Georgia Tech Public Service Announcement Hits Right Note
Creativity, innovation and the interaction between Georgia Tech fourth-year College of Architecture student Caity Jiminez and Shimon, an improvisational robotic marimba player created by researchers in the Center for Music Technology, take center stage in Institute’s latest public service announcement (PSA).
Creativity, innovation and the interaction between Georgia Tech fourth-year College of Architecture student Caity Jiminez and Shimon, a robotic marimba player created by researchers in the Georgia Tech Center for Music Technology, take center stage in the Institute’s 2010 public service announcement (PSA).
Georgia Tech’s Communication & Marketing team’s goal was to replicate the success of last year’s PSA spot that won a regional Emmy and to identify an idea that epitomizes Georgia Tech’s legendary heritage and limitless future.
The PSA begins with a close up of one of Shimon’s impressive robotic arms striking the marimba and then transitions to a shot of Jiminez striking her drums. The two then interact in a “dueling banjos” format, culminating with the familiar Ramblin’ Wreck song, a familiar tune for all of the Georgia Tech community.
Shimon was developed by a team of researchers led by Gil Weinberg, director of the Center for Music Technology with the support of the National Science Foundation.
“Shimon is designed to create meaningful and inspiring musical interactions with humans, leading to novel music experiences and outcomes,” said Weinberg. “The goal of the project is to create real-time musical collaborations between human and robotic musicians that would capitalize on the combination of their unique strengths.”
According to Weinberg these strengths are emotions and expressivity on the human side and the processing power and mechanical skill of the robot.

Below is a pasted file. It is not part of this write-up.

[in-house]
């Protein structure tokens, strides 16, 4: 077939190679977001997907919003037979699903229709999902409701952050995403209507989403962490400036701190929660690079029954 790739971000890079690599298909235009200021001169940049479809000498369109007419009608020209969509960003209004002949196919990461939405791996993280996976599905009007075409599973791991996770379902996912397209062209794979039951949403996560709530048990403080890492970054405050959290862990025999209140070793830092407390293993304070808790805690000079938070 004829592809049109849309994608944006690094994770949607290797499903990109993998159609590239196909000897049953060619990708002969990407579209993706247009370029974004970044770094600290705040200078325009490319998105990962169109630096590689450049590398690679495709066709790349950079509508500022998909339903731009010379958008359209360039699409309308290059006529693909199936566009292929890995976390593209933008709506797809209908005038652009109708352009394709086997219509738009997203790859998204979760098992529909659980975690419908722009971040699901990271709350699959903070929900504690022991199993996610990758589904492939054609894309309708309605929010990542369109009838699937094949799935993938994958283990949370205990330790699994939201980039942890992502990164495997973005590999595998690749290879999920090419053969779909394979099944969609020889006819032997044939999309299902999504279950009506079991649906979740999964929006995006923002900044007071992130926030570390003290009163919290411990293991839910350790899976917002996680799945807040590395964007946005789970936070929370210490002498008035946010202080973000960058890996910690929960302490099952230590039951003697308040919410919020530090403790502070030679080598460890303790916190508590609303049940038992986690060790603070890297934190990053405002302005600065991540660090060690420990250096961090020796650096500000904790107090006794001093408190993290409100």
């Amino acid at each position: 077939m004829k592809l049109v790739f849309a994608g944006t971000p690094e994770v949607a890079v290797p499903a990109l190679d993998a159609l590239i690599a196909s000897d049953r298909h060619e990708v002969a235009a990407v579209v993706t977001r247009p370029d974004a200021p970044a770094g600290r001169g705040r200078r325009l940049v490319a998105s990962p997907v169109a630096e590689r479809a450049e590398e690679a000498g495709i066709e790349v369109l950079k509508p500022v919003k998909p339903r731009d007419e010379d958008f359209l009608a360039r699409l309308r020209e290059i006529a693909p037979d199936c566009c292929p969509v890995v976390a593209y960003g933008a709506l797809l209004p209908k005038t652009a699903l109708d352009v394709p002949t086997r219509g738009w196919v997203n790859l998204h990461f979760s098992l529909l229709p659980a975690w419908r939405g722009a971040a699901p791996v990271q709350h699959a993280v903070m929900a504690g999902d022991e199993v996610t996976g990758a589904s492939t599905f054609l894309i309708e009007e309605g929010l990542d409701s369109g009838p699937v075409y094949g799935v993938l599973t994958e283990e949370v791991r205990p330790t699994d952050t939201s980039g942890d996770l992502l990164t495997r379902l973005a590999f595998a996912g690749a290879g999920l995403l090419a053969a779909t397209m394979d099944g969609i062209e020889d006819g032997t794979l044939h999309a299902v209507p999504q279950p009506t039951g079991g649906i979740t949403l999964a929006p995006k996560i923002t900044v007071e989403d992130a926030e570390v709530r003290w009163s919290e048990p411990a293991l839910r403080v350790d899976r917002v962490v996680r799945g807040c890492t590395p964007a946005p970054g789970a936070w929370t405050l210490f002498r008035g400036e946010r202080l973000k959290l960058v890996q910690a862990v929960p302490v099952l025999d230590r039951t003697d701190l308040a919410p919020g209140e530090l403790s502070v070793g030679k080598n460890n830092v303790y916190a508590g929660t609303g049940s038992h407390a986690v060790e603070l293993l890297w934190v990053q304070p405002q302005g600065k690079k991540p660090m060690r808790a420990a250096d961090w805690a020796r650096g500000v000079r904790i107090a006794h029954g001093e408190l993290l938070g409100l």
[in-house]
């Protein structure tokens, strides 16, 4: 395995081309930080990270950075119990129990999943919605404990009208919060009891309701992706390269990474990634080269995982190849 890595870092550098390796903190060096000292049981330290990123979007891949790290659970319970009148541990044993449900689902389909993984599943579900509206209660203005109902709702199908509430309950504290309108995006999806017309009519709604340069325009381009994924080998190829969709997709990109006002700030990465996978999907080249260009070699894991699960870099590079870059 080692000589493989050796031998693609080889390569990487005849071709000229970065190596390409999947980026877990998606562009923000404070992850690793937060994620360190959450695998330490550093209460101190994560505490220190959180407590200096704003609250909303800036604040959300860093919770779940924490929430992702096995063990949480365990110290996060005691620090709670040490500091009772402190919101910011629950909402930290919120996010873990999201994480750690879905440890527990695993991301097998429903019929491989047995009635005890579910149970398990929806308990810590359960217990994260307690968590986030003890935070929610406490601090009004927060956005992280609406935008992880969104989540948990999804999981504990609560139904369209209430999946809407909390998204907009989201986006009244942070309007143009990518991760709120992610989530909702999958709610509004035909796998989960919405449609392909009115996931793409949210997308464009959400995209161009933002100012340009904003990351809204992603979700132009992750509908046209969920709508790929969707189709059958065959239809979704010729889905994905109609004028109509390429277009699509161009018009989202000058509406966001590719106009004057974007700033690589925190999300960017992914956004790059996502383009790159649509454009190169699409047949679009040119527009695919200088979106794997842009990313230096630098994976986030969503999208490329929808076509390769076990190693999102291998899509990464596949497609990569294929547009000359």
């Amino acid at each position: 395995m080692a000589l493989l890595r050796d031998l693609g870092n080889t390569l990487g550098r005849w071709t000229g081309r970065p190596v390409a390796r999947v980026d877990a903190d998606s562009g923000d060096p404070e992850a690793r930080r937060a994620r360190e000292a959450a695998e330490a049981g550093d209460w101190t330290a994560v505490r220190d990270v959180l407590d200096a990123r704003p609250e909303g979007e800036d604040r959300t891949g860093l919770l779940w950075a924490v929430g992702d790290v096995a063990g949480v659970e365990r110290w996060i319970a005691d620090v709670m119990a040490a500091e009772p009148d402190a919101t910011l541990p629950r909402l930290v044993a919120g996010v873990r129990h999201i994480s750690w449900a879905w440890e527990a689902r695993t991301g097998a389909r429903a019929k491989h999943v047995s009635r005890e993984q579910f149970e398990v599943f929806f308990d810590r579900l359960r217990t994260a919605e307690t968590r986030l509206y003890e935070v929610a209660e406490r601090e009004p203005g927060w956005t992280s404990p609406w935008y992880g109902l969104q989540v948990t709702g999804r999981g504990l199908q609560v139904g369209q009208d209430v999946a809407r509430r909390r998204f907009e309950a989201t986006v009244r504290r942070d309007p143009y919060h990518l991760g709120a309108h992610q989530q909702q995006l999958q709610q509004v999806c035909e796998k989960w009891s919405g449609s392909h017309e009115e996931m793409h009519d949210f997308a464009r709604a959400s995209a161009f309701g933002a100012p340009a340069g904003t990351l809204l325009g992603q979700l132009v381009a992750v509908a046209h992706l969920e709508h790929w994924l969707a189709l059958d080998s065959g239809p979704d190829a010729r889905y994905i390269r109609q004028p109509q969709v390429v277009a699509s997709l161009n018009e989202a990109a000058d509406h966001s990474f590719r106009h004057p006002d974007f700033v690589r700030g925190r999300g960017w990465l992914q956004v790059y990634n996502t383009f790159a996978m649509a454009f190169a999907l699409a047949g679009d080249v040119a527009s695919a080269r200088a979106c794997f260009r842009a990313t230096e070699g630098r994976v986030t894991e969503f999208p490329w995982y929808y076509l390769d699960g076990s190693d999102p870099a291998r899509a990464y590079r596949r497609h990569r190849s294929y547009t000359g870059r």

Jimenez said she’s always loved Georgia Tech and has played the drums since a very early age.
“I began playing the drum set when I was around six year’s old,” said Jiminez, who is in her third year of being on Georgia Tech’s drum line. “I really enjoyed being a part of the PSA. The work environment was a blast, and by the end of the day, almost everyone had learned to twirl a drum stick.”
Jimenez, an Architecture major, recently received her LEED Accreditation and hopes to use it to decrease the waste that is typically associated with construction.
The PSA will air during Georgia Tech’s televised football and basketball games and additional information can be found on the PSA website.
The Georgia Institute of Technology is one of the world's premier research universities. Ranked seventh among U.S. News & World Report's top public universities and the eighth best engineering and information technology university in the world by Shanghai Jiao Tong University's Academic Ranking of World Universities, Georgia Tech’s more than 20,000 students are enrolled in its Colleges of Architecture, Computing, Engineering, Liberal Arts, Management and Sciences. Tech is among the nation's top producers of women and minority engineers. The Institute offers research opportunities to both undergraduate and graduate students and is home to more than 100 interdisciplinary units plus the Georgia Tech Research Institute.